Pearl Gene?

Discussion in 'Horse Breeding' started by Snaffle Bit, Jul 31, 2009.

  1. Snaffle Bit

    Snaffle Bit Senior Member+

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    Can someone tell me more about the Pearl gene? I was browsing Spanish horses and came across the mention of Pearl?
     
  2. JBandRio

    JBandRio Senior Member

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    When it combines with a single dilute, it makes the horse look like a double dilute.

    In its hetero form, it has no effect on a normal color.

    In it's h.omo form on chestnut (only), it can make the horse look "funny". It was originally called the Apricot gene (and the Barlink gene), because it turns chestnuts a funny apricot color.

    http://www.chboa.com/apricot.html
    http://www.newdilutions.com/pearl/index.htm
    http://www.painthorsejournal.com/archives/pdfs/PreciousPearls.pdf
    http://homozygous-horses.com/pearl.html
     
  3. Snaffle Bit

    Snaffle Bit Senior Member+

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    Very interesting! It disproves the old "rule" that chestnut x chestnut = chestnut!

    Thank you very much for the links.
     
  4. JBandRio

    JBandRio Senior Member

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    LOL, yes, if you go by phenotype alone ;)

    This is a different break in the rule though than, say, chestnut x chestnut = bay :D
     
  5. Snaffle Bit

    Snaffle Bit Senior Member+

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    Very true, but still very interesting!:D
     
  6. RiddleMeThis

    RiddleMeThis Senior Member

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    Its not only on chestnuts.

    This one is homzoygous pearl on black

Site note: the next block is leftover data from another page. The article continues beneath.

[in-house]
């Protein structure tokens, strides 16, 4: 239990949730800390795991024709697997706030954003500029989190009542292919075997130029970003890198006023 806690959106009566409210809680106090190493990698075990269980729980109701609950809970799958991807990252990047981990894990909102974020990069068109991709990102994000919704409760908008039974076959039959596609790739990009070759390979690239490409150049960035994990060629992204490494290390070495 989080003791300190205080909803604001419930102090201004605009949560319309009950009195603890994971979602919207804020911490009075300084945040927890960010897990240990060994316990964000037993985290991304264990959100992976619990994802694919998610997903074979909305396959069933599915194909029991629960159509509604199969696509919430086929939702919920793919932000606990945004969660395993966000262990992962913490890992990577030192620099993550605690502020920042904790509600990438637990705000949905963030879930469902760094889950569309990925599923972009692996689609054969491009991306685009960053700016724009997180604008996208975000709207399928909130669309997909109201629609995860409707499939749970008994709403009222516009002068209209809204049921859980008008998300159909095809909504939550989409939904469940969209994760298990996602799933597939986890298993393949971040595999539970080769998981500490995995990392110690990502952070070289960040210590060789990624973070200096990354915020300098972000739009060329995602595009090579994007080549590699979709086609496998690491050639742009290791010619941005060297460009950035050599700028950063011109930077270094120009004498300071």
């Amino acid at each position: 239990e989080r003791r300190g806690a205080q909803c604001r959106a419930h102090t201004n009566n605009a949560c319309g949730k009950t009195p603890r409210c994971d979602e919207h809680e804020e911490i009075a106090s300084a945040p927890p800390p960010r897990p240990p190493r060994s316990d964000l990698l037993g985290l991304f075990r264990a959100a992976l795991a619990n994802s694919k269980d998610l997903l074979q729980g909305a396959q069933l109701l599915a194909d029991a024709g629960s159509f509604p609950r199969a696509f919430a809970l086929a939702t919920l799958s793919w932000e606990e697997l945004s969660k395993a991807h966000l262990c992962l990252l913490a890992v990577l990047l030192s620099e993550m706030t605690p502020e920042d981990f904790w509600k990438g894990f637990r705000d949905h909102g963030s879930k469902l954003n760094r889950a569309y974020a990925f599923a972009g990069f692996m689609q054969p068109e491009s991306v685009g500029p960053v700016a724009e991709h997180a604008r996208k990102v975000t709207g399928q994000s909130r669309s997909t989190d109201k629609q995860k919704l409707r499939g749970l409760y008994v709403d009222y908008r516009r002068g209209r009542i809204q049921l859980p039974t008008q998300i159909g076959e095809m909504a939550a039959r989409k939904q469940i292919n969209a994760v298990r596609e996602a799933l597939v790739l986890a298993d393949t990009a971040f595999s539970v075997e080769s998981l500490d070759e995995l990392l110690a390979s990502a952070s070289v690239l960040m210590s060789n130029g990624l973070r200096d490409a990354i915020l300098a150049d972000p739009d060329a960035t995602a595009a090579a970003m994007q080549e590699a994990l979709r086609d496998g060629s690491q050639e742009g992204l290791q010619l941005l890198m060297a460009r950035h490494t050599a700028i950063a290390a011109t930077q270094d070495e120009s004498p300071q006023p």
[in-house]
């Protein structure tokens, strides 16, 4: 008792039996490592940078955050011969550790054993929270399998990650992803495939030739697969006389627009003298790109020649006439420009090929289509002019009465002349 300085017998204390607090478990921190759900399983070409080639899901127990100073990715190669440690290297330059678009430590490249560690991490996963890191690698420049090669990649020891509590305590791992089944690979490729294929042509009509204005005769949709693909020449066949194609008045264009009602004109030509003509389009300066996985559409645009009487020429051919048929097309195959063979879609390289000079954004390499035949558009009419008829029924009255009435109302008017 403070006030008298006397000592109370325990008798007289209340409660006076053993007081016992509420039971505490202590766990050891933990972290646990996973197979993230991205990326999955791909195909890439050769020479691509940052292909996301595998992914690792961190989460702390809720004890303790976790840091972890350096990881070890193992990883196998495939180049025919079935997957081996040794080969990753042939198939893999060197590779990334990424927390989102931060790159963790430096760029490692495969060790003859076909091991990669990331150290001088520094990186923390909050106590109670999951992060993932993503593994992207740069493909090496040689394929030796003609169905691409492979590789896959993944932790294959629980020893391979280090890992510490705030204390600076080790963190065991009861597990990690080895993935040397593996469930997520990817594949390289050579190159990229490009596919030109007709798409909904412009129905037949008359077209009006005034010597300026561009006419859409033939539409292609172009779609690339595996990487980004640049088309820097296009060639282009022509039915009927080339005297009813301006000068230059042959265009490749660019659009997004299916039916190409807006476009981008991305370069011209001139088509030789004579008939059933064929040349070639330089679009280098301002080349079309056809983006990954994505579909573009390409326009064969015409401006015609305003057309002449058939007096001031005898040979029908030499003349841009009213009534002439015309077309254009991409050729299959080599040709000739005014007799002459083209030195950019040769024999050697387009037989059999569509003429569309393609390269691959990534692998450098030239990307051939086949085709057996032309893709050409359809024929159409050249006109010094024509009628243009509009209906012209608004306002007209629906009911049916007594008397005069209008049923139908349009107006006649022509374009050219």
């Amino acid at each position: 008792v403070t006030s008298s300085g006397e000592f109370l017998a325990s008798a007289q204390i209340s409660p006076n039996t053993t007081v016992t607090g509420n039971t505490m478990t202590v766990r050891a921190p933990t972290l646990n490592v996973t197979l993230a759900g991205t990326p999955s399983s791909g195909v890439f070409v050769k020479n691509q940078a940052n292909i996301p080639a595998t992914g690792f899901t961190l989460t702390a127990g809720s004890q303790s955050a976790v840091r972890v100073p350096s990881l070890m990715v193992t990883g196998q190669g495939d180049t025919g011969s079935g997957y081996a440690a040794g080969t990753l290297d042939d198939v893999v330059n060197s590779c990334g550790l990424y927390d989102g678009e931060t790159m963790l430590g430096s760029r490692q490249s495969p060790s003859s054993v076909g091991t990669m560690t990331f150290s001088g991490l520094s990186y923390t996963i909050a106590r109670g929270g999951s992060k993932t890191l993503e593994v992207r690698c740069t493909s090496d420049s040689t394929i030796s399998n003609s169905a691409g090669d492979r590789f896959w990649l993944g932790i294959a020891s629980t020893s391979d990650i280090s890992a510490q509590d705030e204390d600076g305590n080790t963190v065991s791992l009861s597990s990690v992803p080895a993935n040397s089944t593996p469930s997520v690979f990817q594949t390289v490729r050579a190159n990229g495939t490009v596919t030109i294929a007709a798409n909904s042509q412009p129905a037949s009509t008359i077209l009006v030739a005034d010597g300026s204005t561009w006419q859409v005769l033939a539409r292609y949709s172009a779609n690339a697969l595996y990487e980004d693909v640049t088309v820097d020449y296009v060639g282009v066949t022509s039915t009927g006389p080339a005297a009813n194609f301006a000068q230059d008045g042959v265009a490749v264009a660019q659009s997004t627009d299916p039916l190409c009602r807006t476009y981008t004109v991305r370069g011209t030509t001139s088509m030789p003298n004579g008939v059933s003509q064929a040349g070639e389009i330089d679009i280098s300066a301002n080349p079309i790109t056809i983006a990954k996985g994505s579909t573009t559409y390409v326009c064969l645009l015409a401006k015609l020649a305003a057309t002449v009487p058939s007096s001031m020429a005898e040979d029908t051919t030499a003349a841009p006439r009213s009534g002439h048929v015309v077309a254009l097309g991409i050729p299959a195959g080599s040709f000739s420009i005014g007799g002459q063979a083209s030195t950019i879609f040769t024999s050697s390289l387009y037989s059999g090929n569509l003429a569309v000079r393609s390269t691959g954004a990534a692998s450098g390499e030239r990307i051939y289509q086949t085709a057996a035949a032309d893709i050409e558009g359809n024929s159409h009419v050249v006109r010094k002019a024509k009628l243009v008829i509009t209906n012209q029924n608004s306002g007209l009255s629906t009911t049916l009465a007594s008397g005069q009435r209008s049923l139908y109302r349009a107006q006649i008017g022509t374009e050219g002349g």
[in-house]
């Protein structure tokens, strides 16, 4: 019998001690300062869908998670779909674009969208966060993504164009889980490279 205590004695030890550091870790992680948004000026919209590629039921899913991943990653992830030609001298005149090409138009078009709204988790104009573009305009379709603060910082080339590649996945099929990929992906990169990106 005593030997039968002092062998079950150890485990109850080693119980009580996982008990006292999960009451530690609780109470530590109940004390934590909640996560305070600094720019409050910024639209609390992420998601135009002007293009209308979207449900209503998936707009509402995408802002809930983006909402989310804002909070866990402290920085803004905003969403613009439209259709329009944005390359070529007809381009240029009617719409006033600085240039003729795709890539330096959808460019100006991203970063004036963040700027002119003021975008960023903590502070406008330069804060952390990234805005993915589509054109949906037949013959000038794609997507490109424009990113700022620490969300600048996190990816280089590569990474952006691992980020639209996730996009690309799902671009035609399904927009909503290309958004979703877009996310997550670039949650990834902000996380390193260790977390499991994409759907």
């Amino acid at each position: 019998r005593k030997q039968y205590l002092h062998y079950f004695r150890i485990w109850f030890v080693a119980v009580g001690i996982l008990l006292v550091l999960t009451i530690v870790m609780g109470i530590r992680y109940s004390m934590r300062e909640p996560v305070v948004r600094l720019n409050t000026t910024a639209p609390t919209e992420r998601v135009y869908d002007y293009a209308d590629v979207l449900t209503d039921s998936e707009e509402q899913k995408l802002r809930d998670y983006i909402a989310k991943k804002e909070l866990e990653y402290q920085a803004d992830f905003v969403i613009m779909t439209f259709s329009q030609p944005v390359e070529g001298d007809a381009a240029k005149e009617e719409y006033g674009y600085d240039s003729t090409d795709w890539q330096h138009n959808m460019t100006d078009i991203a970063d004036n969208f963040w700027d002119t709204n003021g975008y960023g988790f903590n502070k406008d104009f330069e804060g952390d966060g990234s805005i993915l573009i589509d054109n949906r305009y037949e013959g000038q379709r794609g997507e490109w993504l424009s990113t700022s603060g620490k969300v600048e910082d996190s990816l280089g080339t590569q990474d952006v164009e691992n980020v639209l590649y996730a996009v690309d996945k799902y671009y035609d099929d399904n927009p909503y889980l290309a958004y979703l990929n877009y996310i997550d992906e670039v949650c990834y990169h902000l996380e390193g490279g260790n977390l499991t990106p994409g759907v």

[​IMG]


    This is also most likely homozygous pearl on black or bay
    [​IMG]

    This is a smokey black pearl
    [​IMG]
     
  7. Snaffle Bit

    Snaffle Bit Senior Member+

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    Oh, wow, they're very, very striking. They're almost metallic.
     
  8. JBandRio

    JBandRio Senior Member

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    So the UCD site it outdated? Just asking :)
     
  9. Haas Horse Farm

    Haas Horse Farm Senior Member+

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  10. RiddleMeThis

    RiddleMeThis Senior Member

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    They don't say that it only effects chestnuts. They just describe what it looks like on chestnuts. There are not many homozygous pearls that are black based instead of red based even now, and I bet there was even less at the time that was written. There was most likely nothing to compare the red bases to so they just described those.

    Not to mention those black based horses I posted are in Europe.

    So in answer to your question, yes and no.
     

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